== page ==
2. O.J. Howard's time will come.

Actually, Howard's time is already here, if that refers to "time on the field." The Buccaneers have five tight ends on the roster and through their first two games they have given the largest chunk of playing time among those five to the player they drafted 19th overall this past April. The rookie has led his position group in snaps in each of those two contests and has been a fixture in any two or three-tight end combinations, of which the Bucs are fond.

Of course, "snaps played" isn't the type of statistic that gets much recognition, especially when compared to "receptions" and "yards" and "touchdowns." Tight ends taken in the middle of the first round are expected to produce all of those, and Howard's first two games have included exactly two catches for 29 yards, with one reception in each contest.

](, that first stat – e.g. consistent playing time – plus the type of field-stretching skills that made Howard such a coveted prospect are a sure formula to produce those receiving numbers in time. As of now, Howard is helping the team quite a bit with his blocking skills, but he's a threat to produce a big play on any Sunday.

"He is in the game plan," said Koetter. "I mean we didn't have the ball a lot [against Minnesota]. He got a nice catch there in the first drive. We've also got Cam Brate in there at tight end. We've also got DeSean [Jackson] and we also have Mike [Evans]. I think O.J. will continue to grow. He is doing a nice job at the point of attack. O.J. is going to be a fantastic player. He is getting better all of the time."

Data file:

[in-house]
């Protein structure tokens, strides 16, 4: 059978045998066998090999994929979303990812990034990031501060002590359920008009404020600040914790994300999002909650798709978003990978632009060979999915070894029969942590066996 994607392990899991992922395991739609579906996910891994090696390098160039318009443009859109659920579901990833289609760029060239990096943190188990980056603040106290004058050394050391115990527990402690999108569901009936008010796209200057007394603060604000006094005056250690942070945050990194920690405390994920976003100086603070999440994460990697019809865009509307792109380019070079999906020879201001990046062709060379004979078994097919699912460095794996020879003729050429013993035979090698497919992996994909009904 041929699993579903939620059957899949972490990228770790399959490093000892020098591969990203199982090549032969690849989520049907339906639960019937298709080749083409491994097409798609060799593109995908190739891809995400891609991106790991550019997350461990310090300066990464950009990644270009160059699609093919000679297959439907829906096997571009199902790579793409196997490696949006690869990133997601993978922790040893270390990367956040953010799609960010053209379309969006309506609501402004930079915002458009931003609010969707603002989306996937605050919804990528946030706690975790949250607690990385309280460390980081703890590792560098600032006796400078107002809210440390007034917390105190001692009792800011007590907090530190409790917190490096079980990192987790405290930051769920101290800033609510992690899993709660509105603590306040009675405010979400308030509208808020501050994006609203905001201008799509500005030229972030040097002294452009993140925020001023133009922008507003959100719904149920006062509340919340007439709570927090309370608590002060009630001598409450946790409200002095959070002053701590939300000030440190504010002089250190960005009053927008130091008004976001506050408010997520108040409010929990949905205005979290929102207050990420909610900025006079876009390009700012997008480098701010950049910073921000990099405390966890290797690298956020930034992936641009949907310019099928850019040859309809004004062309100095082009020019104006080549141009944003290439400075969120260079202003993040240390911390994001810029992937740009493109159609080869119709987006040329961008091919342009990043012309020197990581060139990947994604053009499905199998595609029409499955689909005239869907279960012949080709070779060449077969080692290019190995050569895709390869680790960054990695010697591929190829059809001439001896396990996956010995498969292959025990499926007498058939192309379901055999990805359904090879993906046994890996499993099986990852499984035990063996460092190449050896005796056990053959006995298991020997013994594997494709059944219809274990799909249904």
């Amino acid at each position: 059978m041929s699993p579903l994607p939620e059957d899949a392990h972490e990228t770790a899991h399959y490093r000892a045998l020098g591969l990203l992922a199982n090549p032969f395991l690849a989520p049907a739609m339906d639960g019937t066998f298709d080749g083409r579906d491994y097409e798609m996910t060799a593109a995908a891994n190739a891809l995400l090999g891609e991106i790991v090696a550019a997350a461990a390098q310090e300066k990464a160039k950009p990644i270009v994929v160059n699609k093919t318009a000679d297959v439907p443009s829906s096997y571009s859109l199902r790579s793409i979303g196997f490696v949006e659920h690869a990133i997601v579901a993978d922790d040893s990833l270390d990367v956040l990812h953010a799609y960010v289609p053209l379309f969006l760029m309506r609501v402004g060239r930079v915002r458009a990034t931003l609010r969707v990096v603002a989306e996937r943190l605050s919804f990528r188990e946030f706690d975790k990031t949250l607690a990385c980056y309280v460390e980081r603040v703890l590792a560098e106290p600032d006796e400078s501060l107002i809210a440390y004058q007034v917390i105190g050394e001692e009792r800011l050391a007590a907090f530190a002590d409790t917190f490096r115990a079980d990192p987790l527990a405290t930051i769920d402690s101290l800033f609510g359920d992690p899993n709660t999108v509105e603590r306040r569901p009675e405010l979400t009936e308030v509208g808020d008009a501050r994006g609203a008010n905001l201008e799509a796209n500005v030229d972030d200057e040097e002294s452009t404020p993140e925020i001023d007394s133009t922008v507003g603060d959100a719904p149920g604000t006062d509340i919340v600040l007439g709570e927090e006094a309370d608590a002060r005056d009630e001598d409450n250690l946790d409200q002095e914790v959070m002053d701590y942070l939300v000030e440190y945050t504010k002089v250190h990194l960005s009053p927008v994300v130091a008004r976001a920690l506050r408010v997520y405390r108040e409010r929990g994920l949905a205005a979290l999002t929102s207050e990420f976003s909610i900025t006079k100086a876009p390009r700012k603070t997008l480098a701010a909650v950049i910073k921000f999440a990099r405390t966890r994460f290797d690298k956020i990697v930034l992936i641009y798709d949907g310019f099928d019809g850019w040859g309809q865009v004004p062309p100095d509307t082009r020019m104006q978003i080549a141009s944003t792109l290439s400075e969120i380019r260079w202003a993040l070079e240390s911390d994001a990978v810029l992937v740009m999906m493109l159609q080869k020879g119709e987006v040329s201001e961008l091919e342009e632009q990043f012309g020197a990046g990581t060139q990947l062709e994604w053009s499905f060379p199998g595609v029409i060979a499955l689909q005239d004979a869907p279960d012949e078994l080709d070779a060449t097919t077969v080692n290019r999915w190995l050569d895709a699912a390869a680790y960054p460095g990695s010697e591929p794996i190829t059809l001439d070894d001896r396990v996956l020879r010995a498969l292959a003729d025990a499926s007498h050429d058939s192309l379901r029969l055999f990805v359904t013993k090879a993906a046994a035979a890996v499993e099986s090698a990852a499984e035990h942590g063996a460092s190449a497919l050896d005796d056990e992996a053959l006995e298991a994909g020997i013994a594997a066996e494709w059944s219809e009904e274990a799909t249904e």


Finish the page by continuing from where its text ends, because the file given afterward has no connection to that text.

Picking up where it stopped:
It's noteworthy that on the first drive of each of the first two games, where plays are more likely to be tightly scripted in advance, Howard has been targeted. He was the intended target for Winston's very first pass of the season in Week Two, in fact. So far, however, Winston has gone more often to Brate, including once for a 15-yard touchdown in Minnesota. That's unsurprising, given the outstanding red zone connection Winston and Brate forged last year. No tight end in the NFL has scored more touchdowns than Brate since the start of the 2016 season.

A behind-the-scenes look at the Buccaneers' Week 3 matchup with the Vikings.